Thirty-three patients with metastatic melanoma were treated in a phase II study with an intravenous continuous infusion (IVCI) of interleukin-2 (IL2) given with lymphokine-activated killer (LAK) cells. The dose of IL2 was the optimal priming dose for LAK-cell induction, followed by the maximally tolerated LAK-cell dose that could be given by an IVCI schedule as determined by a previous phase I trial. The CI schedule was chosen for evaluation because of a postulated reduction in toxicity with the possibility of administering a more prolonged IL2 infusion and because greater rebound lymphocytosis and LAK-cell generation had been reported using this dose and schedule. The 33 patients were similar in age, performance status, and sites of disease to those treated in previous IL2 trials. All patients were assessable for response and toxicity. One patient (3%) achieved a partial response of 10 months duration. There were no other clinically significant responses. Significant toxicity included hypotension requiring pressors (45%), dyspnea (36%), renal insufficiency (24%), hepatic dysfunction (66%), and cardiac arrhythmias (18%). These toxicities reversed with cessation of the infusion. There were four deaths during the first 30 days of treatment, three from infection (one related to central line, one related to LAK cells, one related to tumor), and one from tumor-related hemorrhage. Toxicity was unexpectedly high and at least comparable to that seen in previous studies using a high-dose IV bolus schedule of IL2. When comparing the IVCI schedule with high-dose bolus IL2 to LAK cells in nonrandomized but sequential studies in patients with advanced melanoma, it appears that CI IL2 is less efficacious.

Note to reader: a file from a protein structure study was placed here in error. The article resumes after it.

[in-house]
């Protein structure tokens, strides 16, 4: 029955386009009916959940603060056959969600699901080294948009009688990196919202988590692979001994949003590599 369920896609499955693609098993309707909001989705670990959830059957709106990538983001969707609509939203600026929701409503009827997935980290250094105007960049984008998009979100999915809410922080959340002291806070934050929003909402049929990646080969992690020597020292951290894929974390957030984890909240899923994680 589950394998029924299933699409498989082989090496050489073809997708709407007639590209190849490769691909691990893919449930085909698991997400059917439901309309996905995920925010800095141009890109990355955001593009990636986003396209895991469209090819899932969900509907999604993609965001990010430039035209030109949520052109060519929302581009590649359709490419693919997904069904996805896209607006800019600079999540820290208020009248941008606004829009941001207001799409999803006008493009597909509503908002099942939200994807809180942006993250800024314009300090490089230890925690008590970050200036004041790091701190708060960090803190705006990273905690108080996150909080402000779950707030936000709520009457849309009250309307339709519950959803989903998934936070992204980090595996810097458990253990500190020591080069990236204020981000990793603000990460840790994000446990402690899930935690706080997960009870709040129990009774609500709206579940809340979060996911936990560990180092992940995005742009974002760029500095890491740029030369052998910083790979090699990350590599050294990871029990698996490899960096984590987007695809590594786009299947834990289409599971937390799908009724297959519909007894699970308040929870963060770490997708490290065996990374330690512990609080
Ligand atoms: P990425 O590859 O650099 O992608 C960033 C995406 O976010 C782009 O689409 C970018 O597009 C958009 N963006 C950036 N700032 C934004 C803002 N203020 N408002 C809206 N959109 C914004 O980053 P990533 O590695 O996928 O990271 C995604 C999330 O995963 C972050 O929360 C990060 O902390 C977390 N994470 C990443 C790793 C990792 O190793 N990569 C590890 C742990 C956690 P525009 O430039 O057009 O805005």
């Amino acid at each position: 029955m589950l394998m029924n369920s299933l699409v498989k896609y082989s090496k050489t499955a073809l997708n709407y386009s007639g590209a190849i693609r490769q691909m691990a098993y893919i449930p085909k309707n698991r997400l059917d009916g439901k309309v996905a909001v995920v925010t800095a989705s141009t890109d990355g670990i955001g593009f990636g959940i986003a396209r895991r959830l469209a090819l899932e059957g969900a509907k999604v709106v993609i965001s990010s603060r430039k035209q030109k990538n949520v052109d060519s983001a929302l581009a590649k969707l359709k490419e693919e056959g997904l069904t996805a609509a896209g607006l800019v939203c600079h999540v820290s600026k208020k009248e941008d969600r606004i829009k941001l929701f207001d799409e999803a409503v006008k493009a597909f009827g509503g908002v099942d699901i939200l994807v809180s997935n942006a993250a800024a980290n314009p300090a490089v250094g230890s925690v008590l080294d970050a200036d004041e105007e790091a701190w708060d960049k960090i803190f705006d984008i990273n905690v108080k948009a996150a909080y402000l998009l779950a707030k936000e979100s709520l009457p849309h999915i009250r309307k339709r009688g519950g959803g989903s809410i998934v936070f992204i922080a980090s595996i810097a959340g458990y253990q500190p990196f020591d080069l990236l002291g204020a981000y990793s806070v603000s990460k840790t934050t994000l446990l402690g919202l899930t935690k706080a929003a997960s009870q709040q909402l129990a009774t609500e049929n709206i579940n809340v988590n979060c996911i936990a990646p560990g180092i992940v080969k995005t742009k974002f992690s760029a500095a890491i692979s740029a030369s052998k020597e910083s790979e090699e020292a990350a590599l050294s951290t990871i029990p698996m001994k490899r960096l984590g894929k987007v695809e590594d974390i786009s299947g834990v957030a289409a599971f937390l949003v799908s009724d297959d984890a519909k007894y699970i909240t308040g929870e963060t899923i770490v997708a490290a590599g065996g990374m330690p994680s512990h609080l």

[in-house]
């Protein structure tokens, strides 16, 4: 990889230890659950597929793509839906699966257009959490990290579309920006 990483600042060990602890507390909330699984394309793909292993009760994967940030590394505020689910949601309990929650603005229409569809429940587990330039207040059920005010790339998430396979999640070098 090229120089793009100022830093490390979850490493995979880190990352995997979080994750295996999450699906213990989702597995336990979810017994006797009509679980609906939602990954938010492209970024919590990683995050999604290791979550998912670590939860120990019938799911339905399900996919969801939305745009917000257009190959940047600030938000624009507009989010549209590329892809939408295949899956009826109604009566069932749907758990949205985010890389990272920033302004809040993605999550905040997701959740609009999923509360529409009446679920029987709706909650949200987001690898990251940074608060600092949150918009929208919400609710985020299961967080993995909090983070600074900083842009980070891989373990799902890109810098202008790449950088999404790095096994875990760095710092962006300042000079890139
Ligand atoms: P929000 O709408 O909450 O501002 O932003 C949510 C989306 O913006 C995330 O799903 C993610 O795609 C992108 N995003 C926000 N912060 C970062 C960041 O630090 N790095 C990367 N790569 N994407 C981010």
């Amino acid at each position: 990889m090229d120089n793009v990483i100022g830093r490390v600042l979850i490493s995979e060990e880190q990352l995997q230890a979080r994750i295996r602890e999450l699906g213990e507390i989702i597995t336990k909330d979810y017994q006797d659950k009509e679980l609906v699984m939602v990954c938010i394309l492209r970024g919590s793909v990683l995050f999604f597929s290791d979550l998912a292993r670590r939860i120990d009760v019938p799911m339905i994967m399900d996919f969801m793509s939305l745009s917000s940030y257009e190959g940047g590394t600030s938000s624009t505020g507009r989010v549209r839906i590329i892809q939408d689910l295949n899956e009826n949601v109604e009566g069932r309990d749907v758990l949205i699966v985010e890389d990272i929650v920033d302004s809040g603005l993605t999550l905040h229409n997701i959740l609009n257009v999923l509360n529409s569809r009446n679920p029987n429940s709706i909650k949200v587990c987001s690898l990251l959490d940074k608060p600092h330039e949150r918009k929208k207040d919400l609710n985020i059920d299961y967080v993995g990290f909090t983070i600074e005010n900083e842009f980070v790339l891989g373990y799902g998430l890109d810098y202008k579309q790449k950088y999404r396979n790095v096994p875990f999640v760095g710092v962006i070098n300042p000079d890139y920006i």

ASJC Scopus subject areas
- Cancer Research